sampling, coupled with detailed molecular typing of isolates, revealed areas of permanent and transient colonization with primarily three genotypes of the fungus. C. gattii was found in air, soil, water, and in association with numerous tree species. Importantly, there is solid evidence for human-mediated dispersal of the pathogen, and C. gattii has now been detected in the environment on the mainland of British Columbia and in the Pacific Northwest. Associated animal and human cases are now being reported and further spread of the pathogen may be inevitable.


The basidiomycetous yeast Cryptococcus neoformans has a global distribution and has achieved prominence in recent decades because of its propensity to infect immunocompromised people (Casadevall and Perfect, 1998). In fact, cryptococcosis is recognized as an AIDS-defining illness, and in the absence of highly active antiretroviral therapy, the disease is a significant cause of death in individuals with HIV infection (Bicanic and Harrison, 2005; Bicanic et al., 2005). People and animals acquire the fungus via the inhalation of desiccated yeast cells or basidiospores from environmental sources such as avian guano, soil, and trees. Pulmonary infection often results in dissemination to the central nervous system and C. neoformans is the leading cause of fungal meningitis (Casadevall and Perfect, 1998).

Isolates of C. neoformans have previously been divided into three varieties known as grubii, neoformans, and gattii and into serotypes (A–D and hybrids such as AD) defined by antigenic differences in the capsular polysaccharide that is the major virulence factor (Casadevall and Perfect, 1998). The gattii variety is now recognized as a separate species based on phenotypic and molecular traits, and mating (Kwon-Chung et al., 2002). Thus the current view is that the species C. neoformans (var grubii and neoformans) contains strains of serotypes A, D, and AD, and the distinct species C. gattii contains isolates of the B and C serotypes (Kwon-Chung and Varma, 2006). An excellent review of the differences between C. gattii and C. neoformans has been published by Sorrell (Sorrell, 2001).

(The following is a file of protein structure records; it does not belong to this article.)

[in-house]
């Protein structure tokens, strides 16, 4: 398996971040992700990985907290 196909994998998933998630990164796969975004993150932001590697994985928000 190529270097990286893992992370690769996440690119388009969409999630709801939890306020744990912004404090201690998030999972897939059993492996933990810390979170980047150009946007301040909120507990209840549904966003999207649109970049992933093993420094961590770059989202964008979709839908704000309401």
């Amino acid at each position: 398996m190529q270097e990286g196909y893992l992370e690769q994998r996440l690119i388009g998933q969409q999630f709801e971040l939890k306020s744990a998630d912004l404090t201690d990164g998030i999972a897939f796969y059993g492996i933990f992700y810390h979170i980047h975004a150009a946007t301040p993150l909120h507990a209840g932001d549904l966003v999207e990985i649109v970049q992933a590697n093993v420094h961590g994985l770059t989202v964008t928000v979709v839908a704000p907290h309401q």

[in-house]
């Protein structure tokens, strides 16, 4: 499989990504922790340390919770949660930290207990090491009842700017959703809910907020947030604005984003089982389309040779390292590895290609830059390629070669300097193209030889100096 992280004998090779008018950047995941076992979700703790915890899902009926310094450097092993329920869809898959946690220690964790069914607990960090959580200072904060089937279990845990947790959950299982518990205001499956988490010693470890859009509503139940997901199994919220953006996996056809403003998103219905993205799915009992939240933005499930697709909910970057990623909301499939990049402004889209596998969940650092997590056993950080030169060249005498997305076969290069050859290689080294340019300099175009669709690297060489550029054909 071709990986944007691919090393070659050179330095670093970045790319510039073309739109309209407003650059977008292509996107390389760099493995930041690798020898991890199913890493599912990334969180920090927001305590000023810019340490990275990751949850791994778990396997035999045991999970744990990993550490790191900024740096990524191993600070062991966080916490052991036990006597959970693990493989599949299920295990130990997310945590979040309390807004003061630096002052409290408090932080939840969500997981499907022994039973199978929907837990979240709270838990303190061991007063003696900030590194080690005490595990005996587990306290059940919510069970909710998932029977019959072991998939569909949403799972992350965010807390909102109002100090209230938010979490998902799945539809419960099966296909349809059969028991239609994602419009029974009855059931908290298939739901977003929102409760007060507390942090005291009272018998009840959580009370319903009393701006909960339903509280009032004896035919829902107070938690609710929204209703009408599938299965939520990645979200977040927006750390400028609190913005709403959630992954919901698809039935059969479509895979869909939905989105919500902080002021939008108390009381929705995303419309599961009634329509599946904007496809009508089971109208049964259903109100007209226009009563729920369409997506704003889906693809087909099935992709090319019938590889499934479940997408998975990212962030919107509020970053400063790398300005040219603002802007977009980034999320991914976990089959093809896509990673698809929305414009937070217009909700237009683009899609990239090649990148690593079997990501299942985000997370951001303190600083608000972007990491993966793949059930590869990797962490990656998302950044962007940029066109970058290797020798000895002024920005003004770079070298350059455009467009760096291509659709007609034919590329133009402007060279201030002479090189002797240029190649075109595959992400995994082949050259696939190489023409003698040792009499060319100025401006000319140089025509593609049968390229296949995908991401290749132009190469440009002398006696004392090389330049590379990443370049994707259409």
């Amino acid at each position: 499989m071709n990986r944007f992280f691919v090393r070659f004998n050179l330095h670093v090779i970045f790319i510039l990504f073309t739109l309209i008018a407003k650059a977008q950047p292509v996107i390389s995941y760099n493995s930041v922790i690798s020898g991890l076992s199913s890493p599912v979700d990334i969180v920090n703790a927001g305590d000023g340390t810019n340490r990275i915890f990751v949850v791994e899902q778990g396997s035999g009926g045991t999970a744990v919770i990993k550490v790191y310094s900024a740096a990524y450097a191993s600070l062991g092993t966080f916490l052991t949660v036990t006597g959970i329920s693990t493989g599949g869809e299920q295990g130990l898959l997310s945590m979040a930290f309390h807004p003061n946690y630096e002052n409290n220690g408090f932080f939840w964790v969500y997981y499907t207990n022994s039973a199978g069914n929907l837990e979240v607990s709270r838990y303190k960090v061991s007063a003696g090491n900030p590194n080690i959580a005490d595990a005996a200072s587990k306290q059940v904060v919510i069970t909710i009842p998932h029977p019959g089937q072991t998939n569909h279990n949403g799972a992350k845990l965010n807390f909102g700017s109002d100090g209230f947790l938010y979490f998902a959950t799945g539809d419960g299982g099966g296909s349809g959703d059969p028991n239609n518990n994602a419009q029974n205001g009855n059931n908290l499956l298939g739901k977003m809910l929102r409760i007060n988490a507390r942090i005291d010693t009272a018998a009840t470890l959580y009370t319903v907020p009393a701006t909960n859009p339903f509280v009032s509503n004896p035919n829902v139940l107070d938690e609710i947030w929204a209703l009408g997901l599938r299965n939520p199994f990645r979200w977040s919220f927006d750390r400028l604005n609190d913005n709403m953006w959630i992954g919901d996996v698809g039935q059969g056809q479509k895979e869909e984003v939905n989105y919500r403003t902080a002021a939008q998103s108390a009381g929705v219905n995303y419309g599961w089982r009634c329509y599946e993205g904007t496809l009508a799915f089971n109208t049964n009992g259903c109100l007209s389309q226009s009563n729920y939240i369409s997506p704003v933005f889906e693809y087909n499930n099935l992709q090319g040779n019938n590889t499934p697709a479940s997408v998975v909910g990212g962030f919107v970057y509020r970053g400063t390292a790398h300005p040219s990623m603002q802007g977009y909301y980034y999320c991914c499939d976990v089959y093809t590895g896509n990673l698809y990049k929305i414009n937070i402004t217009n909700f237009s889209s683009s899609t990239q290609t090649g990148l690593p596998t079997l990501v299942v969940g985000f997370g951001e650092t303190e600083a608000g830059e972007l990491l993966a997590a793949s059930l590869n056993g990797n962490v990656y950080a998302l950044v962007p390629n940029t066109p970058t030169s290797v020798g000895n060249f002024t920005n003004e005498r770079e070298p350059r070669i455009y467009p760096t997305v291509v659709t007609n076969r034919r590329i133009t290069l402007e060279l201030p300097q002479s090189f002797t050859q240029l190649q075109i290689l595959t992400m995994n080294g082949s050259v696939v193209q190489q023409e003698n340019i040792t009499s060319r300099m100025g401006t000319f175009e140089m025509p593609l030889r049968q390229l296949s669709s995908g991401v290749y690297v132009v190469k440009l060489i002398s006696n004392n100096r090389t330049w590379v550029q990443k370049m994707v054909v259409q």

Extensive surveys have been performed over the past 10 years to characterize the genotypes and distribution of C. neoformans and C. gattii isolates (Barreto de Oliveira et al., 2004; Boekhout et al., 2001; Boukhout et al., 1997; Fraser et al., 2005+; Kidd, 2003; Kidd et al., 2004 ++; Kidd et al., 2005+; Meyer et al., 1999; Meyer et al., 2003). These surveys used a variety of DNA-based typing methods to provide detailed classifications of isolates into molecular types. Thus, isolates of C. neoformans var grubii (serotype A) are represented by the VNI, VNII, and VNB (Litvintseva et al., 2006) molecular types, var neoformans (serotype D) is represented by the VNIV type, and isolates of the AD hybrid serotype are the VNIII type. Four molecular types are recognized for C. gattii isolates (designated VGI–VGIV) and further divisions within the molecular types have been identified

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